Five reasons to visit Iturup — the largest and most habitable island of the South Kuril IslandsFind out more
Mountain beauty of the off-seasonFind out more
Ecological route through reserved placesFind out more
Tourist Russia is not limited or defined by Moscow and St. Petersburg. A huge country is fraught with a lot of mysteries, secrets and simply beautiful places away from civilization: amazing landscapes and nature reserves, mountains and rocks, the rarest flowers and animals you won't find anywhere else. Nature reserves take up 27.38 million hectares of the country territory, and national parks are spread across 10.65 million hectares (all without water areas). Not surprisingly, 2017 became the year of ecology in Russia, and the country celebrates the centenary of Barguzinsky, the first state reserve, in the same year.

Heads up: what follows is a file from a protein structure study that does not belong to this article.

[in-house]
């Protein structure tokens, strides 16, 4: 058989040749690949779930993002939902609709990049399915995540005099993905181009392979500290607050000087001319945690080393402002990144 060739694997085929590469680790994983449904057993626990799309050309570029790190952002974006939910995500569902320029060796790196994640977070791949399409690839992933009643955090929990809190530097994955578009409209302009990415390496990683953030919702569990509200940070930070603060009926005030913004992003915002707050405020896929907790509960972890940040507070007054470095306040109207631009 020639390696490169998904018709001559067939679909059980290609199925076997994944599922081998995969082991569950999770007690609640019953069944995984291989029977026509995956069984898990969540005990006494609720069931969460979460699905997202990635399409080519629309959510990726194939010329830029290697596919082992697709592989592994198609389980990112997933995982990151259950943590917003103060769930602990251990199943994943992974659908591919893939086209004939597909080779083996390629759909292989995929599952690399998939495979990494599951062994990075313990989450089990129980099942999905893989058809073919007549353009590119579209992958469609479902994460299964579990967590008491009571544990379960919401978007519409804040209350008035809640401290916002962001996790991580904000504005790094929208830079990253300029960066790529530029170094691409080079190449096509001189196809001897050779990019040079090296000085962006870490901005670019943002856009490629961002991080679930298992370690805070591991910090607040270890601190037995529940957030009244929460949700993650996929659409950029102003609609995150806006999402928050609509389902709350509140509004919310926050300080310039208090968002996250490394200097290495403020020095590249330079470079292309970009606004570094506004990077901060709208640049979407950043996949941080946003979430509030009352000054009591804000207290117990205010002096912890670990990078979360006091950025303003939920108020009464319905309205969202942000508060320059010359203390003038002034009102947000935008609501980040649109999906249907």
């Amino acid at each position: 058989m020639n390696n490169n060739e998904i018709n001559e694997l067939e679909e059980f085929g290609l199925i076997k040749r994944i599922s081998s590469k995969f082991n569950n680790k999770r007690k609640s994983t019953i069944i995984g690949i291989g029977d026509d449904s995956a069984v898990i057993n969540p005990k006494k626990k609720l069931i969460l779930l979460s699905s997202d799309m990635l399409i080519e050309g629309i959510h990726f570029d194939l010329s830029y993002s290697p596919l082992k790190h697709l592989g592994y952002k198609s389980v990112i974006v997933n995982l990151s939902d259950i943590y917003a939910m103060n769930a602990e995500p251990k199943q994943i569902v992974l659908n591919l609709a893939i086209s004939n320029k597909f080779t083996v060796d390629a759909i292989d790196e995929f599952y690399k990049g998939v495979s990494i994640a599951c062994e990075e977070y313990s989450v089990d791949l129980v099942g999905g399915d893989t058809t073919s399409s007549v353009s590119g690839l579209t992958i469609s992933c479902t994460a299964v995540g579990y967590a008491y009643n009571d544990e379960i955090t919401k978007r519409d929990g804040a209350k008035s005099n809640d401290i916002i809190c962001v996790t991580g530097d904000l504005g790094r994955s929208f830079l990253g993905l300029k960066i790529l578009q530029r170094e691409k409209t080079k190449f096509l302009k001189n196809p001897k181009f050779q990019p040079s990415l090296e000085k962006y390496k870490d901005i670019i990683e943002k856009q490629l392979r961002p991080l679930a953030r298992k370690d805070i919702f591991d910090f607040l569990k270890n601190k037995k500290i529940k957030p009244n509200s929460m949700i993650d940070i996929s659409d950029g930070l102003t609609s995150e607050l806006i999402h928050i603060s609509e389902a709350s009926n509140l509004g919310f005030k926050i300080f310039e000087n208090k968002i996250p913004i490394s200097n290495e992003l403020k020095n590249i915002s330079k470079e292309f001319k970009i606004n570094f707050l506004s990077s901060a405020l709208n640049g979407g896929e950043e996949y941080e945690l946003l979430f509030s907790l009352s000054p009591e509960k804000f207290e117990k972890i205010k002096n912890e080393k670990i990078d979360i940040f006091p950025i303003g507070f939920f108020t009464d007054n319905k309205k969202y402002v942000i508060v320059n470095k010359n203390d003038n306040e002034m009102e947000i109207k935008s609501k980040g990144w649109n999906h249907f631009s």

The main difficulty in traveling across Russia is long distances. The most interesting places are far away from major cities. But their beauty is worth a long and difficult journey. Most of the reserved places lie in the Asian part of the country.
For example, there's the Stolby (Pillars) Nature Sanctuary near Krasnoyarsk with rocks of an unusual shape that really makes them look similar to large pillars. A comparable reserve, the Lena Pillars, exists in Yakutia. It's a complex of flat, almost vertical rocks, reaching a height of 100 meters and stretching along the riverbank for many kilometers.
Famous Russian national park, the Curonian Spit, lies on the shore of the Baltic Sea. It's a sandy peninsula with huge dunes up to 68 meters in height. Russia even has something like a huge open air volcano museum — the peninsula of Kamchatka.